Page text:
Female. Education: Dartmouth University, graduated, 1984.
Agent—Maria Massie, Witherspoon Associates, 235 East 31st. St., New York, NY l00l6.
Educator, copywriter, and novelist. Former journalist; teacher of writing and English literature at schools, including Yale University, Vermont College, and New School University; freelance advertising copywriter.
The Boy on the Bus, Free Press (New York, NY), 2003.
Contributor to periodicals, including the New York Times, Gettysburg Review, and Fiction.
WORK IN PROGRESS:
Writing for Entertainment Weekly, Gillian Flynn praised New York-based author Deborah Schupack's first novel, The Boy on the Bus as "a chillingly twisty psychological drama about love and need." Also praising the novel, a Kirkus reviewer called The Boy on the Bus "an astounding and horrific first novel."
In the novel, eight-year-old Charlie arrives home on the school bus.… but is it really Charlie? His mother, Meg, a Vermont housewife, is not sure. What begins as a seemingly mundane science-fiction scenario becomes "an acute psychological study of alienated ex-urban family life," according to a Publishers Weekly reviewer. Judith Kicinski wrote in Library Journal that The Boy on the Bus is "an utterly original work that preys on a fear that every mother must experience at least once when looking at her son or daughter and thinks, 'This is not my child.'"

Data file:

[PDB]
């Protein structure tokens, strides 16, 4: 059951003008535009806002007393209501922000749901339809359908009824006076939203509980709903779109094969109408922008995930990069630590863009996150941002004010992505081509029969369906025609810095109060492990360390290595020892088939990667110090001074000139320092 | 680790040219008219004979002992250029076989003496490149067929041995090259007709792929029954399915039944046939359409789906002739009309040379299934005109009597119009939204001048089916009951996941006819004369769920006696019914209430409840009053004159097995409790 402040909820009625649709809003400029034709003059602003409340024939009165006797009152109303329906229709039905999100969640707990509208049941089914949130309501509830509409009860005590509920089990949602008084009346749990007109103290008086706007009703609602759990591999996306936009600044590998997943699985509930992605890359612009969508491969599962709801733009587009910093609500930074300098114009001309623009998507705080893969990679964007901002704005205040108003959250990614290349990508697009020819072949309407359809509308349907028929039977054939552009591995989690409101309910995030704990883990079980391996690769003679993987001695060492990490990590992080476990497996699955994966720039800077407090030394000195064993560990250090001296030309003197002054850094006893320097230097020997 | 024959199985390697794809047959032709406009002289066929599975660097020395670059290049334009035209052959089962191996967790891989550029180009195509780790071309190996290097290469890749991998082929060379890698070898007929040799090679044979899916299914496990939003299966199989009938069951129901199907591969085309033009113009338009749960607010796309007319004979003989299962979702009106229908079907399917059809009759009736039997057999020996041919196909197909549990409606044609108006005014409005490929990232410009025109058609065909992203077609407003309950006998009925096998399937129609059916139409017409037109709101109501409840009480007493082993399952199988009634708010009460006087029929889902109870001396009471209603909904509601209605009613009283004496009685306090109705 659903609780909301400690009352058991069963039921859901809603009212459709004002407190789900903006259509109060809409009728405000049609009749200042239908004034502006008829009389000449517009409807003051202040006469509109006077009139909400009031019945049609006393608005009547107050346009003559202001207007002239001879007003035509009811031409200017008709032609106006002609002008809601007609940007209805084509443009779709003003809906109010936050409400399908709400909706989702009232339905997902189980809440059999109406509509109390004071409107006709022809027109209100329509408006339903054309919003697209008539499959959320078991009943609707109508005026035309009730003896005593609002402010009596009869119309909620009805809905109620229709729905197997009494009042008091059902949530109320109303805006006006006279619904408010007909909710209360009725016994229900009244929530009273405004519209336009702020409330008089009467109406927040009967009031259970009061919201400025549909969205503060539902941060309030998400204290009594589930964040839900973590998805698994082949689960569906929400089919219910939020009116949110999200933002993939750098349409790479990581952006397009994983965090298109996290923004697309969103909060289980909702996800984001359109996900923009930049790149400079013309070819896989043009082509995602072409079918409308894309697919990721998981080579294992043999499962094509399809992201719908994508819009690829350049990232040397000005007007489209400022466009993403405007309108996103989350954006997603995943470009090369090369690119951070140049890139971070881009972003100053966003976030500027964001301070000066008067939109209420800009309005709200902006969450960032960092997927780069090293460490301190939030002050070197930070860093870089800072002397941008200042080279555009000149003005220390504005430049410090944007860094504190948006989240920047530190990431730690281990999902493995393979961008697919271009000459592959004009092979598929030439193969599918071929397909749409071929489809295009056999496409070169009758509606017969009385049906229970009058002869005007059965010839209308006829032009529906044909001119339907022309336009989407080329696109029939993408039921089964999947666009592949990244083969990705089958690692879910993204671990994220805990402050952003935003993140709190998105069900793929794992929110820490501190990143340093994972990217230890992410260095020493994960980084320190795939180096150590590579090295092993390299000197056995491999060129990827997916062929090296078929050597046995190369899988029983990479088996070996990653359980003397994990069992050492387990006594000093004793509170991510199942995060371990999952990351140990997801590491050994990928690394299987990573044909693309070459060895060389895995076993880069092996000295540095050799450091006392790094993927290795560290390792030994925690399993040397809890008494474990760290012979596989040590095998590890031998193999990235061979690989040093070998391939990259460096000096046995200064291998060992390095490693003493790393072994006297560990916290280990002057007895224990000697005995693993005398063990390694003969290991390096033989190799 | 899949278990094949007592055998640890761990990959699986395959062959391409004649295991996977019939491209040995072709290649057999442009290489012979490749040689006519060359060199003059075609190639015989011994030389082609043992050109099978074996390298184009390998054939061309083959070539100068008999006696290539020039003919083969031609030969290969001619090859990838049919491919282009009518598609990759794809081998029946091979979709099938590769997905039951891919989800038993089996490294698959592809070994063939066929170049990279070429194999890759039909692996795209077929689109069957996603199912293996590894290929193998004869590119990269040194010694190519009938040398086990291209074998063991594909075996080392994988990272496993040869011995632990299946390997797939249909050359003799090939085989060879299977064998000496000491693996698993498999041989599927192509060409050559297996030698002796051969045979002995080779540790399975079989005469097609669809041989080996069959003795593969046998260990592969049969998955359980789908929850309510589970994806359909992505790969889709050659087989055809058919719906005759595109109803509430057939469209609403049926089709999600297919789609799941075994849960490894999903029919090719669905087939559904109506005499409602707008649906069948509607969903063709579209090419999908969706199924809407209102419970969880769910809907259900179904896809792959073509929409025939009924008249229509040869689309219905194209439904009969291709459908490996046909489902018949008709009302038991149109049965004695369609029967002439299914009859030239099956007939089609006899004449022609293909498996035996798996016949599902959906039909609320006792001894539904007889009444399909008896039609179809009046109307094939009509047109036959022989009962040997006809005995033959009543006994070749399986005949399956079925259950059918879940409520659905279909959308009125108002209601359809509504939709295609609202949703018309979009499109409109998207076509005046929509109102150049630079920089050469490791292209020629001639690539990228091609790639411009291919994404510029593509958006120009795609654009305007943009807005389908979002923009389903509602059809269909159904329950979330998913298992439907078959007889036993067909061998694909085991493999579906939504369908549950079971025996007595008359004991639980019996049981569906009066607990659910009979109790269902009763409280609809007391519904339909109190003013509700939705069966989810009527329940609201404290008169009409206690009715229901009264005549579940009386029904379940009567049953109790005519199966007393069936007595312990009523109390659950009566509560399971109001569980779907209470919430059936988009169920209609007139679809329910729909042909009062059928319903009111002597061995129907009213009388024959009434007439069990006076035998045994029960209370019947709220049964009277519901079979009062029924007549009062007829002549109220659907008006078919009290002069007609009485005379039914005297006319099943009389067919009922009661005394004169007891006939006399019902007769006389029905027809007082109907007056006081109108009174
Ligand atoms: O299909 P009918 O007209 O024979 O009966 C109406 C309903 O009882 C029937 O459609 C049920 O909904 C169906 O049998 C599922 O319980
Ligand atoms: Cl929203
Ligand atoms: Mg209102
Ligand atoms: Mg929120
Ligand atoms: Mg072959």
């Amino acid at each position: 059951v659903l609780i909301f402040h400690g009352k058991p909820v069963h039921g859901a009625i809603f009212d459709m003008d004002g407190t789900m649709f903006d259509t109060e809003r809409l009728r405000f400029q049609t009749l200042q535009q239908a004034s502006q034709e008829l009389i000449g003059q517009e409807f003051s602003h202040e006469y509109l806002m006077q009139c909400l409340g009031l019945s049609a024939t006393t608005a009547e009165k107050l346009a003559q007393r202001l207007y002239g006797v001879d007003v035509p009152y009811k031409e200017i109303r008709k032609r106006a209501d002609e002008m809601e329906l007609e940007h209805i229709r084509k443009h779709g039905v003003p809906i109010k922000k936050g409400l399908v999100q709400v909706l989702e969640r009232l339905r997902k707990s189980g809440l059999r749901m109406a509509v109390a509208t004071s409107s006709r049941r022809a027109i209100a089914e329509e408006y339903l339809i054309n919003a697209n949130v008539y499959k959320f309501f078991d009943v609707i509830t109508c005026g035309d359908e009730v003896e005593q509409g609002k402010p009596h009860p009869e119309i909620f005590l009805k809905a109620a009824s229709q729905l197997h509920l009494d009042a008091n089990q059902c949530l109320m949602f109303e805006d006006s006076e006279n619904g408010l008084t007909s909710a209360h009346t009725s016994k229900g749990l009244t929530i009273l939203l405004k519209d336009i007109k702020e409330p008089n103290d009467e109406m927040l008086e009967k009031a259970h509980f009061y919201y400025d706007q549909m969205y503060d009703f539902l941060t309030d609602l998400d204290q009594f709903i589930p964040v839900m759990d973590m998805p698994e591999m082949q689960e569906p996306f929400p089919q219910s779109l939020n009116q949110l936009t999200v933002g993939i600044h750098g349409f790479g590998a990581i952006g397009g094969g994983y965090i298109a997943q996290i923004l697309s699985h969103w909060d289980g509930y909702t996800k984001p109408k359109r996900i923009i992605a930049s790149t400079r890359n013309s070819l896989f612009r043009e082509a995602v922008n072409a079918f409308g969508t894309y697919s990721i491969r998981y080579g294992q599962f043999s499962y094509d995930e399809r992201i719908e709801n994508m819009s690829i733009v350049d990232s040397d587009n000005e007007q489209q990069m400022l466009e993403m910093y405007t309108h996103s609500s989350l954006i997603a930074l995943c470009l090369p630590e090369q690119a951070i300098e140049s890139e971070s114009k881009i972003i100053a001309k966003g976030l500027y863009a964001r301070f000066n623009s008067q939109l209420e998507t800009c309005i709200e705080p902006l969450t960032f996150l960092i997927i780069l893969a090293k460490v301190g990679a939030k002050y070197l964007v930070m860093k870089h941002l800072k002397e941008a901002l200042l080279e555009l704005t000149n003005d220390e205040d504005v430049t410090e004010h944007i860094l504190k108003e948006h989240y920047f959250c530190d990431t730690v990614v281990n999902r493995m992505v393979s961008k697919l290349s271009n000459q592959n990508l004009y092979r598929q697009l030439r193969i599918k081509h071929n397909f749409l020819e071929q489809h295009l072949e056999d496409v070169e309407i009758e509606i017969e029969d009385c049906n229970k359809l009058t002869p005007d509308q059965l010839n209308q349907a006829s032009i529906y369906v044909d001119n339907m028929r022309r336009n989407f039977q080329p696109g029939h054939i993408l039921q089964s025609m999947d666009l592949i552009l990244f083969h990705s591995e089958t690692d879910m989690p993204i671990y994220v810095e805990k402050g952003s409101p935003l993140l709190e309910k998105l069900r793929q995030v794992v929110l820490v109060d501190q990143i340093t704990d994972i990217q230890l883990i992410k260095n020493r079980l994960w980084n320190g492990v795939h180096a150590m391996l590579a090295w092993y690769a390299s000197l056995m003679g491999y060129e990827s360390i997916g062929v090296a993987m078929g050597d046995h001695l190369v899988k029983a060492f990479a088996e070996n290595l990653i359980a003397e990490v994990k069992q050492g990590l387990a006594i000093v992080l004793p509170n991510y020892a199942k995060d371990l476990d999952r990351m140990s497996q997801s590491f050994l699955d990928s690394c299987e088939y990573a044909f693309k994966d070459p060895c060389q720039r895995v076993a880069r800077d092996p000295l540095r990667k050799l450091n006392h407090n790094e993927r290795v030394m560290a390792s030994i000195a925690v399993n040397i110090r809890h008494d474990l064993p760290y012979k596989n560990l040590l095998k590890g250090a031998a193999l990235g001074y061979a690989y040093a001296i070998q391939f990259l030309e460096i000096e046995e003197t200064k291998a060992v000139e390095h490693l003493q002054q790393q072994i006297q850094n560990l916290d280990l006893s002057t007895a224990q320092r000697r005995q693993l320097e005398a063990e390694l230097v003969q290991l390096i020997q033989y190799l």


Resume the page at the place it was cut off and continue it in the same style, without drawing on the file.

Schupack's writing style has drawn comments from a number of reviewers, who have compared her fiction to the work of Shirley Jackson, Russell Banks, and Doris Lessing. Ron Charles noted in his Christian Science Monitor review that Schupack's "cool, poetic voice offers a steady flow of startling observations about marriage and parenthood—and those most temporary beings of all: children." The novel's unsettling portrayal of marriage, parenthood, and children caused Charles to comment further: "Not since gripping the pages of Henry James's classic Turn of the Screw have I been so unsettled by a story about caring for children." Charles concluded that "From a debut this daring should rise a career of penetrating novels," while in Kirkus Reviews the critic maintained that with The Boy on the Bus "Schupack boldly announces her presence at the table of writers who deserve to be heard."
BIOGRAPHICAL AND CRITICAL SOURCES:
Booklist, February 15, 2003, review of The Boy on the Bus, p. 1050.
Christian Science Monitor, February 27, 2003, Ron Charles, review of The Boy on the Bus.
Entertainment Weekly, March 14, 2003, Gillian Flynn, review of The Boy on the Bus, p. 70.
Kirkus Reviews, December 15, 2002, review of The Boy on the Bus, p. 1798.
Library Journal, February 15, 2003, Judith Kicinski, review of The Boy on the Bus, p. 171.
New York Times Book Review, April 6, 2003, review of The Boy on the Bus, p. 24.
Publishers Weekly, February 24, 2003, review of The Boy on the Bus, p. 53; January 27, 2003, Charles Hix, review of The Boy on the Bus, pp. 127-128.*